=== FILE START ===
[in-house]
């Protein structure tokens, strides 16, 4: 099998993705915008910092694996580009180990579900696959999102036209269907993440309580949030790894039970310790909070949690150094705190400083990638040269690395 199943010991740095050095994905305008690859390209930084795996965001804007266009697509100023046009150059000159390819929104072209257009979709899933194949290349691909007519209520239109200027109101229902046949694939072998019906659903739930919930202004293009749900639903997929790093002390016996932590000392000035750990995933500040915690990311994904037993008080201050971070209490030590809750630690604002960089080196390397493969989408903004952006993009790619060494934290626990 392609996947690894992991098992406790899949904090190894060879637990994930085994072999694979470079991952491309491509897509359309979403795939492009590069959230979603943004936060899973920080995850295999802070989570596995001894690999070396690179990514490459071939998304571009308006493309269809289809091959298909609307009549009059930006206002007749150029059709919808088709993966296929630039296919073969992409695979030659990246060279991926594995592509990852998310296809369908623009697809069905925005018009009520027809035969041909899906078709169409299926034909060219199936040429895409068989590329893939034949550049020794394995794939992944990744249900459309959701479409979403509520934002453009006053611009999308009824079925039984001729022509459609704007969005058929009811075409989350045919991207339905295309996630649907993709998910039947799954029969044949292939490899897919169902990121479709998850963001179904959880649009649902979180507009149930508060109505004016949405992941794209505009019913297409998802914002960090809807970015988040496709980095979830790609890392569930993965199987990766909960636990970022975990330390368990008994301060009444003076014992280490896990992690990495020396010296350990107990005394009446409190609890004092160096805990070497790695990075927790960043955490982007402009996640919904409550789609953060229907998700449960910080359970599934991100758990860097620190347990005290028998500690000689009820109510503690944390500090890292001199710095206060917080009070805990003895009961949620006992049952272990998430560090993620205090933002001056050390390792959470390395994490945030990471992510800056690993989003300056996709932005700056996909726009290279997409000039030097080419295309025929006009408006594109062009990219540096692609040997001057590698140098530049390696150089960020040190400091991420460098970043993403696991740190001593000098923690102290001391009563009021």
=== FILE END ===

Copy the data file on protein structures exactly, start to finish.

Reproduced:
[in-house]
């Protein structure tokens, strides 16, 4: 099998993705915008910092694996580009180990579900696959999102036209269907993440309580949030790894039970310790909070949690150094705190400083990638040269690395 199943010991740095050095994905305008690859390209930084795996965001804007266009697509100023046009150059000159390819929104072209257009979709899933194949290349691909007519209520239109200027109101229902046949694939072998019906659903739930919930202004293009749900639903997929790093002390016996932590000392000035750990995933500040915690990311994904037993008080201050971070209490030590809750630690604002960089080196390397493969989408903004952006993009790619060494934290626990 392609996947690894992991098992406790899949904090190894060879637990994930085994072999694979470079991952491309491509897509359309979403795939492009590069959230979603943004936060899973920080995850295999802070989570596995001894690999070396690179990514490459071939998304571009308006493309269809289809091959298909609307009549009059930006206002007749150029059709919808088709993966296929630039296919073969992409695979030659990246060279991926594995592509990852998310296809369908623009697809069905925005018009009520027809035969041909899906078709169409299926034909060219199936040429895409068989590329893939034949550049020794394995794939992944990744249900459309959701479409979403509520934002453009006053611009999308009824079925039984001729022509459609704007969005058929009811075409989350045919991207339905295309996630649907993709998910039947799954029969044949292939490899897919169902990121479709998850963001179904959880649009649902979180507009149930508060109505004016949405992941794209505009019913297409998802914002960090809807970015988040496709980095979830790609890392569930993965199987990766909960636990970022975990330390368990008994301060009444003076014992280490896990992690990495020396010296350990107990005394009446409190609890004092160096805990070497790695990075927790960043955490982007402009996640919904409550789609953060229907998700449960910080359970599934991100758990860097620190347990005290028998500690000689009820109510503690944390500090890292001199710095206060917080009070805990003895009961949620006992049952272990998430560090993620205090933002001056050390390792959470390395994490945030990471992510800056690993989003300056996709932005700056996909726009290279997409000039030097080419295309025929006009408006594109062009990219540096692609040997001057590698140098530049390696150089960020040190400091991420460098970043993403696991740190001593000098923690102290001391009563009021």